The board's unanimous approval included a proviso that the Quinns work with the BPDA and Boston Transportation Department to figure out ways to minimize parking impact during construction.



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should convert all low-rise commercial in neighborhood centers to things like that

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My baby shoes came out of shoe store which used to be where Greenhills is. I can still hear Mr. McCarthy telling 8 year old me that some no name shoes were better than the Nikes everyone else had.

Parking has been a problem in Adams Corner since about 1920. The place has still thrived and Supreme Realty had lots of parking out back, if you pay for it.

Greenhills is great. It is one of the few places in Boston where you can sometimes still hear Irish being spoken but that crowd is getting very old.

More housing with no parking is good and Ashmont is a reasonable walk.

Perhaps everyone can stick to the Eire and not patronize the new bar if the neighbor is so against Greenhills going up. The Lydon's attorney should read the room. Irish people tend to hold grudges for a few centuries.

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Hopefully it does "set a precedent". Four story buildings make much more sense in cities than one story buildings. If you value parking over putting a roof over peoples heads then move to the suburbs.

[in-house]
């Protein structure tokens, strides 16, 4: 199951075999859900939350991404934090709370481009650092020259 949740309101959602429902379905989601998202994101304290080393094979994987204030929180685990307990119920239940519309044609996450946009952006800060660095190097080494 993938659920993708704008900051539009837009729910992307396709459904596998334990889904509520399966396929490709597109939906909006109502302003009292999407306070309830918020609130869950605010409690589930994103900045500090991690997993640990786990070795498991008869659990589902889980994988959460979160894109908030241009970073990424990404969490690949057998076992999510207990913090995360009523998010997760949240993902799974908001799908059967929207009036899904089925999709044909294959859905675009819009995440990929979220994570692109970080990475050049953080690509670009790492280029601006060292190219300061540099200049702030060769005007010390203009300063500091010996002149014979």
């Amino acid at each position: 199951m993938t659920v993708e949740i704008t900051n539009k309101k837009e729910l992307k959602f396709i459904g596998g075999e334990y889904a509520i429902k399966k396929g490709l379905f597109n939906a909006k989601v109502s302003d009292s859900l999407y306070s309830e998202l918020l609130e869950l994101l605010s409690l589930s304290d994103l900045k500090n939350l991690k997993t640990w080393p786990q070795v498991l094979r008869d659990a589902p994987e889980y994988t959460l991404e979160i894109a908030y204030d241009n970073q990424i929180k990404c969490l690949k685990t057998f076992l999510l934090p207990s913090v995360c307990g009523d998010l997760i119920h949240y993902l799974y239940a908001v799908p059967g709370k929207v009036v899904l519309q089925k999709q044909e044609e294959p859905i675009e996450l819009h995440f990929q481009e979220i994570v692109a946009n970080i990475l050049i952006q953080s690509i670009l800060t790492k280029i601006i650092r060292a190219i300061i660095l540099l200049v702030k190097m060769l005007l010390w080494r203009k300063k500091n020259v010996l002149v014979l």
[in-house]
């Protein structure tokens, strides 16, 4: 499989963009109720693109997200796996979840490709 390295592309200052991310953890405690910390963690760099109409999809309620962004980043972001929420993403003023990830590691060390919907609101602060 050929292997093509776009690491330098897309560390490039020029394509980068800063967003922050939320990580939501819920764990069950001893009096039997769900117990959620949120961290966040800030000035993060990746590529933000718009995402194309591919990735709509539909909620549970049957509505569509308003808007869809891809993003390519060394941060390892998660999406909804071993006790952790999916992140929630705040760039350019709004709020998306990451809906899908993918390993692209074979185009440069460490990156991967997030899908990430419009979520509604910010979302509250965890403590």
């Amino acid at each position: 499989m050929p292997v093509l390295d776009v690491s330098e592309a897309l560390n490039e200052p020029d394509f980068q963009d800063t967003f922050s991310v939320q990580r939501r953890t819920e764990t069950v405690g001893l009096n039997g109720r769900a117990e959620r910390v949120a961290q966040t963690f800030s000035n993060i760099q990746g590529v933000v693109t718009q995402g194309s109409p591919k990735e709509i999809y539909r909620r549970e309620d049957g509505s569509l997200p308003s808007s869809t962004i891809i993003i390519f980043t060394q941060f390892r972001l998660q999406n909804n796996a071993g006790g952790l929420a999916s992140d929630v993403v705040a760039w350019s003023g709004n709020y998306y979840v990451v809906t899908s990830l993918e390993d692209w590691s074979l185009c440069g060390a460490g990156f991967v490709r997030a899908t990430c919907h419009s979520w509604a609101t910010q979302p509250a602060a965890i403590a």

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Any bakery that would rather have parking than more neighbors deserves neither tbh.

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But a few things. I know this place. It's a great spot. The hangup is parking, which does and doesn't make sense. It makes sense because there's no way this can be considered transit oriented development. People who want to be carless will be living in Peabody Square, Fields Corner, and the like, but this is a ways out from strong transit. The residents will own cars. That said, the developer has worked out parking for the residents, so it's a nonstarter.

The parking issue that the other business owners is unrelated to this development. The lots off Minot Street are under the control of one property owner, and he seems to take that seriously. There's on street parking- I've never had trouble getting a spot on Minot, and if there were an issue, I could go up Adams Street and find some with no difficulty. That there is a store right at the intersection of Adams and Gallivan that can't really have parking is the problem of that store- don't open a business based on auto traffic when cars can't stop.

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Not transit oriented?? What even are you talking about? This spot is a 10 minute walk to the Ashmont T stop. But also, Adams Village is a walkable city square and the businesses there would benefit from the added foot traffic that more housing would bring. The cookie shop should be applauding this approach, not trying to shoot it down.